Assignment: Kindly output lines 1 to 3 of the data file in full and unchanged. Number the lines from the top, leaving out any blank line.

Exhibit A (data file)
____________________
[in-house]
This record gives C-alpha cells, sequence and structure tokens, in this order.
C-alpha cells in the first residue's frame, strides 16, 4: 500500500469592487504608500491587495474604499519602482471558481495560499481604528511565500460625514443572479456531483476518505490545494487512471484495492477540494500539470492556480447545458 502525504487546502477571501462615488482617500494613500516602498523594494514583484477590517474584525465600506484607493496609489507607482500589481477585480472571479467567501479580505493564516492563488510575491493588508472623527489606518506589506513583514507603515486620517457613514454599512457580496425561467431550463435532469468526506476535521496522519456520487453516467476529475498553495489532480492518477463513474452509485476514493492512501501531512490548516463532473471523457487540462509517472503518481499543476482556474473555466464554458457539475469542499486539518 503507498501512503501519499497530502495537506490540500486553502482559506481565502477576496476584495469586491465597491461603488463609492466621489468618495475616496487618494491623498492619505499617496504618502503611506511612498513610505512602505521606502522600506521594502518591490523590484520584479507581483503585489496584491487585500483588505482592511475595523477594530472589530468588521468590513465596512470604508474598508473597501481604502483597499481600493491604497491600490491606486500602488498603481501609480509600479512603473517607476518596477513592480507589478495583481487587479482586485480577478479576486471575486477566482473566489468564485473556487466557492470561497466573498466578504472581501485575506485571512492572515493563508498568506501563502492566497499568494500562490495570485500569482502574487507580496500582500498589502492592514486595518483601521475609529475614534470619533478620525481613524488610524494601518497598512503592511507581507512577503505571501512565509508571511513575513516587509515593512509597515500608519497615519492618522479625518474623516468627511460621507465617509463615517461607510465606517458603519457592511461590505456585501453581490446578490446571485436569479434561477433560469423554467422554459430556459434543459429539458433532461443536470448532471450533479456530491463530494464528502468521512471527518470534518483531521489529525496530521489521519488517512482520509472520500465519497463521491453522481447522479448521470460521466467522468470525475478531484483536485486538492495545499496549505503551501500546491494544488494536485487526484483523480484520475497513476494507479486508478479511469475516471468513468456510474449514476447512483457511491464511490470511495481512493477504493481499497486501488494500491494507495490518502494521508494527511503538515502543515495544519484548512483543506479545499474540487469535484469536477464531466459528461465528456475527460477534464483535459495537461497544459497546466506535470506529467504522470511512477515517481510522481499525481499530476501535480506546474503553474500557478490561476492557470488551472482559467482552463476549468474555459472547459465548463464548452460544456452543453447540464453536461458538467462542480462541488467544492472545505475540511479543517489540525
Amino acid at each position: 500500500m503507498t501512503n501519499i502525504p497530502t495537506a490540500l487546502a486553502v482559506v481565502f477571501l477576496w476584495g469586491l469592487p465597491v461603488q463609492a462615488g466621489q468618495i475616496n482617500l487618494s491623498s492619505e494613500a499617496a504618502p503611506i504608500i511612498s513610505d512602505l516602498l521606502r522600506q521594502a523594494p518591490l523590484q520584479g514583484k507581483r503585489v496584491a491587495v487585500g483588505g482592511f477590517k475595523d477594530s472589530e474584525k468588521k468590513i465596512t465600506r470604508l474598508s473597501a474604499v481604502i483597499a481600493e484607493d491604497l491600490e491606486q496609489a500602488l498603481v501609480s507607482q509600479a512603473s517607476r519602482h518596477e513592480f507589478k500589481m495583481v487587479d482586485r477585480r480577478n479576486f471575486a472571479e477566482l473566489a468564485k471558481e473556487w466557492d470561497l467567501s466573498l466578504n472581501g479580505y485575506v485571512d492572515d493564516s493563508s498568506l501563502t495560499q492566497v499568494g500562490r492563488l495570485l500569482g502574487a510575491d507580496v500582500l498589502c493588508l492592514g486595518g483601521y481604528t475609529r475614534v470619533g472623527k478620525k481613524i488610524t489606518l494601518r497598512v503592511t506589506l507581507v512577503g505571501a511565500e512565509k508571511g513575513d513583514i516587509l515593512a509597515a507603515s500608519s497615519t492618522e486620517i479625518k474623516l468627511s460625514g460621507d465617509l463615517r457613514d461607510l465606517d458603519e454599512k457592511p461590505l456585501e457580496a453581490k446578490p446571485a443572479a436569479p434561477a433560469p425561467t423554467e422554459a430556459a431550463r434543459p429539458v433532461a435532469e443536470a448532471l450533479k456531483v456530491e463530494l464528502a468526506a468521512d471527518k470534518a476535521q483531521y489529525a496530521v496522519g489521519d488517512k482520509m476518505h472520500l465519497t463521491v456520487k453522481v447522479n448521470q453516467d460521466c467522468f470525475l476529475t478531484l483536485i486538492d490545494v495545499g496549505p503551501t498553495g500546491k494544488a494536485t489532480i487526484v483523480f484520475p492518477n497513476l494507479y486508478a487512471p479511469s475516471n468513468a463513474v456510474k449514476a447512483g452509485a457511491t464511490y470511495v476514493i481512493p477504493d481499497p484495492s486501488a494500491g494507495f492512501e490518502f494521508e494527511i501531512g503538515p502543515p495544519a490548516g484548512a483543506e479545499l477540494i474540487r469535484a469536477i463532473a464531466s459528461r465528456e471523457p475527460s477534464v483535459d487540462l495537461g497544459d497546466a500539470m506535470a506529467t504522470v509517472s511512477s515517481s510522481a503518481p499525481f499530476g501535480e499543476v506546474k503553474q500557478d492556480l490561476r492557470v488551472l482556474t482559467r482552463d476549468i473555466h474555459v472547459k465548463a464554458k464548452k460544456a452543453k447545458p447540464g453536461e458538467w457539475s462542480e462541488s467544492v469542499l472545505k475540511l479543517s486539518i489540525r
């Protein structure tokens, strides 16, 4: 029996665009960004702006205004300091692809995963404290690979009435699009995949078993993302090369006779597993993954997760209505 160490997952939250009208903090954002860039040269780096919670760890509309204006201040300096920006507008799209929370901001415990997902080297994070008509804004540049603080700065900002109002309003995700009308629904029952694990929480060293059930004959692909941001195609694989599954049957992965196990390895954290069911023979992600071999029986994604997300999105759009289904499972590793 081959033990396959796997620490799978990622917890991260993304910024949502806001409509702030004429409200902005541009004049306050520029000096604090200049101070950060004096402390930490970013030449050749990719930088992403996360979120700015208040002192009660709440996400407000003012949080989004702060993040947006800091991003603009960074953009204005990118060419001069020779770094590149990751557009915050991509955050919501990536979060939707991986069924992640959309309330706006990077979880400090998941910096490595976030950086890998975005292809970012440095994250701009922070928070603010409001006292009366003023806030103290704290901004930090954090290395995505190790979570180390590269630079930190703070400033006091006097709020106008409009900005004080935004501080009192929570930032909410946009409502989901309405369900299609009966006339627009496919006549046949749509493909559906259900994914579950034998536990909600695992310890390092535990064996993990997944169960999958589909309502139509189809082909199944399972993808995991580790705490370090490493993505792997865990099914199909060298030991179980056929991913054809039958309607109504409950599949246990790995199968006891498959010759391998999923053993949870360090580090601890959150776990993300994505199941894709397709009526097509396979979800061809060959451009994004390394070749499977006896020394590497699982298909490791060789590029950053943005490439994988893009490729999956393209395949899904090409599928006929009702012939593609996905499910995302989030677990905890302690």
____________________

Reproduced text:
[in-house]
This record gives C-alpha cells, sequence and structure tokens, in this order.
C-alpha cells in the first residue's frame, strides 16, 4: 500500500469592487504608500491587495474604499519602482471558481495560499481604528511565500460625514443572479456531483476518505490545494487512471484495492477540494500539470492556480447545458 502525504487546502477571501462615488482617500494613500516602498523594494514583484477590517474584525465600506484607493496609489507607482500589481477585480472571479467567501479580505493564516492563488510575491493588508472623527489606518506589506513583514507603515486620517457613514454599512457580496425561467431550463435532469468526506476535521496522519456520487453516467476529475498553495489532480492518477463513474452509485476514493492512501501531512490548516463532473471523457487540462509517472503518481499543476482556474473555466464554458457539475469542499486539518 503507498501512503501519499497530502495537506490540500486553502482559506481565502477576496476584495469586491465597491461603488463609492466621489468618495475616496487618494491623498492619505499617496504618502503611506511612498513610505512602505521606502522600506521594502518591490523590484520584479507581483503585489496584491487585500483588505482592511475595523477594530472589530468588521468590513465596512470604508474598508473597501481604502483597499481600493491604497491600490491606486500602488498603481501609480509600479512603473517607476518596477513592480507589478495583481487587479482586485480577478479576486471575486477566482473566489468564485473556487466557492470561497466573498466578504472581501485575506485571512492572515493563508498568506501563502492566497499568494500562490495570485500569482502574487507580496500582500498589502492592514486595518483601521475609529475614534470619533478620525481613524488610524494601518497598512503592511507581507512577503505571501512565509508571511513575513516587509515593512509597515500608519497615519492618522479625518474623516468627511460621507465617509463615517461607510465606517458603519457592511461590505456585501453581490446578490446571485436569479434561477433560469423554467422554459430556459434543459429539458433532461443536470448532471450533479456530491463530494464528502468521512471527518470534518483531521489529525496530521489521519488517512482520509472520500465519497463521491453522481447522479448521470460521466467522468470525475478531484483536485486538492495545499496549505503551501500546491494544488494536485487526484483523480484520475497513476494507479486508478479511469475516471468513468456510474449514476447512483457511491464511490470511495481512493477504493481499497486501488494500491494507495490518502494521508494527511503538515502543515495544519484548512483543506479545499474540487469535484469536477464531466459528461465528456475527460477534464483535459495537461497544459497546466506535470506529467504522470511512477515517481510522481499525481499530476501535480506546474503553474500557478490561476492557470488551472482559467482552463476549468474555459472547459465548463464548452460544456452543453447540464453536461458538467462542480462541488467544492472545505475540511479543517489540525